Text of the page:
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When I was in my early 20s, I received a valuable piece of advice from an old-school-yet-well-meaning employer.
After we passed through a particularly distracting office baby shower for one of the administrative assistants—where there were plenty of homemade treats on display—he was visibly irritated. He looked at me very sternly and said, “If you want to succeed, never bring baked goods to the office.”
He never fully explained, but he didn’t have to. I intuitively knew he meant that if I typecast myself as a woman who baked, it would reinforce a stereotype that could get in the way of my career aspirations. Simply said: I could never be an executive if others thought of me as too domestic. This was during a time when female executives, especially in financial services, were few and far between. It was advice I took to heart at the time, so early in my career.
Following his advice, I worked hard to separate my work and personal life. I didn’t talk about personal things and didn’t socialize with colleagues outside of work. I kept everything strictly professional and gained plenty of respect for my hard work and good results. My career progressed.
It wasn’t until several years later, when I was a manager and started receiving intentional development feedback that in addition to praise for my leadership, I started reading comments like “too polished,” “intimidating,” and, the one I remember most: “She’s so diplomatic I always wonder what she’s not telling me.”
That feedback was hard to read, but I swallowed hard, accepted the feedback like a gift and asked myself both whether it could be true and what I would gain if I leaned into it and learned from it. After discernment, it dawned on me, metaphorically, that I’d better start baking.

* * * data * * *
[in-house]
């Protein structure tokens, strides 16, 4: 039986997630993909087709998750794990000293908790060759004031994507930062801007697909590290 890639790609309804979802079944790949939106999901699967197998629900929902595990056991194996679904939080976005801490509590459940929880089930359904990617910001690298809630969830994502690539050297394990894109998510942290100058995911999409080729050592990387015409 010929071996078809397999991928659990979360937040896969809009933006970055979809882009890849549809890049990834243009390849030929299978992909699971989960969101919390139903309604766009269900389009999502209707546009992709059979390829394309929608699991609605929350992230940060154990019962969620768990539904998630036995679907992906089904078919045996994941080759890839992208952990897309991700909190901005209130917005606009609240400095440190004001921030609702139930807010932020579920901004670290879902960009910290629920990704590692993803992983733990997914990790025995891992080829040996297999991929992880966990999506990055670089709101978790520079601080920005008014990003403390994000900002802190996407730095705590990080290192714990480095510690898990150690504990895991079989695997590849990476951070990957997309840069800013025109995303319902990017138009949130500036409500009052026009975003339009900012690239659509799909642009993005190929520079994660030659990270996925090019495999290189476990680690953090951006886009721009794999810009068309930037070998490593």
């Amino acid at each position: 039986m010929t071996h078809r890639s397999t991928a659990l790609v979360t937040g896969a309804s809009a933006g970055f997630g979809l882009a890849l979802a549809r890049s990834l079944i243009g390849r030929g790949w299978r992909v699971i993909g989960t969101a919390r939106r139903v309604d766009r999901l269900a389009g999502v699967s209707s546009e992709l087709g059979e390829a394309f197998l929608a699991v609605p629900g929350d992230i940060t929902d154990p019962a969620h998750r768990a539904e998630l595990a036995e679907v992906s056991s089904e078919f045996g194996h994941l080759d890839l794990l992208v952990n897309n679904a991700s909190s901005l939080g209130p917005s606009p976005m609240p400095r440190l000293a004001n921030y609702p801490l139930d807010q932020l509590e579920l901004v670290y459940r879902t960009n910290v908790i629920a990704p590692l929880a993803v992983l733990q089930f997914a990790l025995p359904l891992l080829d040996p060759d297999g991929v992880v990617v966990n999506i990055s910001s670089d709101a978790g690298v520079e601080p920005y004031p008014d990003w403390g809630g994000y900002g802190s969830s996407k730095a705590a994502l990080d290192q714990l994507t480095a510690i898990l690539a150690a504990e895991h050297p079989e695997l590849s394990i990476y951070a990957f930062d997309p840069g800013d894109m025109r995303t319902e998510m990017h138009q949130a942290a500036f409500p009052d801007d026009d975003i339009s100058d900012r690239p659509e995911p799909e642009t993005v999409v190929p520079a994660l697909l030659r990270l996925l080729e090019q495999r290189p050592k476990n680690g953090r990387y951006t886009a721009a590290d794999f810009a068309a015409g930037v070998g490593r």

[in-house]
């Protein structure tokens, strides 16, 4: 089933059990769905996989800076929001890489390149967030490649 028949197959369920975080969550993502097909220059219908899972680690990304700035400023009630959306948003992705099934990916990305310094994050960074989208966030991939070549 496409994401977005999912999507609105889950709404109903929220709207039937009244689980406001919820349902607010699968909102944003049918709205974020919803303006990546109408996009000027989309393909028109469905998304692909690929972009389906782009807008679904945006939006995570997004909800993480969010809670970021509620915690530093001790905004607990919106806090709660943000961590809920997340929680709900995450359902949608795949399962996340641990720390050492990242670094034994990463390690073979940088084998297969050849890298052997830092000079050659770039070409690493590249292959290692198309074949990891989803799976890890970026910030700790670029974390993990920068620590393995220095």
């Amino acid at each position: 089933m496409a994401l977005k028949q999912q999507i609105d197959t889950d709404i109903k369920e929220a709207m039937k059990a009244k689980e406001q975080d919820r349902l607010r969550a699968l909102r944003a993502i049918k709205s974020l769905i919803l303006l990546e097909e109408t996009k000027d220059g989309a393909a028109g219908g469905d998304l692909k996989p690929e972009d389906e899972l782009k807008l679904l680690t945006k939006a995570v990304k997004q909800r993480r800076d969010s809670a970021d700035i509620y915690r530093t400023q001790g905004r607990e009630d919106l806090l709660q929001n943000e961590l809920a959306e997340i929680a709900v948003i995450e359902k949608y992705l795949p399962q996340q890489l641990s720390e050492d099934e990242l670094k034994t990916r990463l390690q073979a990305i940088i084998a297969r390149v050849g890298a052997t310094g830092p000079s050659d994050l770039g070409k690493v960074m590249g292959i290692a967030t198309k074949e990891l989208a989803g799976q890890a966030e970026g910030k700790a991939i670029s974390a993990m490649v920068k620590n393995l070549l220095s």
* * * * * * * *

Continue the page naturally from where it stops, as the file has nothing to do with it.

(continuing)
I recognized that holding such a firm boundary on my personal life, I had been making myself less approachable to people I really cared about. What’s worse, because I wasn’t in the habit of sharing my personal details, I wasn’t in the habit of asking other people theirs. It’s not that I didn’t care about people’s personal lives, I had just been schooled not to ask.
So many women have walked this fine line, at the peril of stereotyping ourselves no matter which way the pendulum swings: Be brandished as “office mom” or scorned as “boss bitch.” This early lesson pushed me to actively embrace a more holistic sense of myself at work. Showing my personal side made me vulnerable, but my relationships improved exponentially, as did the feedback about my leadership.
I told this story while the guest on CUES’ RealTalk! live show last month. My message in a nutshell? “Leaders bring banana bread!”
CUES is dedicated to advancing the knowledge, careers and success of leaders and aspiring leaders across the movement—including women. I want to personally invite you to the next RealTalk! session, “How We Got Here: Lessons From the Firsts,” at noon Central time on Nov. 15. You’ll hear inspiring stories from three women who are the first female CEOs at their credit unions—Maria Martinez, CUDE, Border Federal Credit Union; Tansley Stearns, Community Financial Credit Union; and Tonita Webb, CCE, Verity Credit Union. Whether you’re male or female, a CEO, a board member or an aspiring credit union leader, I’m wondering, what leadership lessons have you learned and refined during your career?
Heather McKissick, I-CUDE, is CEO of CUES. Her 30-year not-for-profit career encompasses six different industry sectors. She is a former EVP at University Federal Credit Union, Austin, Texas, where she served for nine years. Prior to that, she was CEO of Leadership Austin, an organization dedicated to developing community and civic leaders across Central Texas. McKissick is the previous director of organizational development at one of the largest non-profit healthcare systems in the US and was an administrator and faculty member at St. Edward’s University.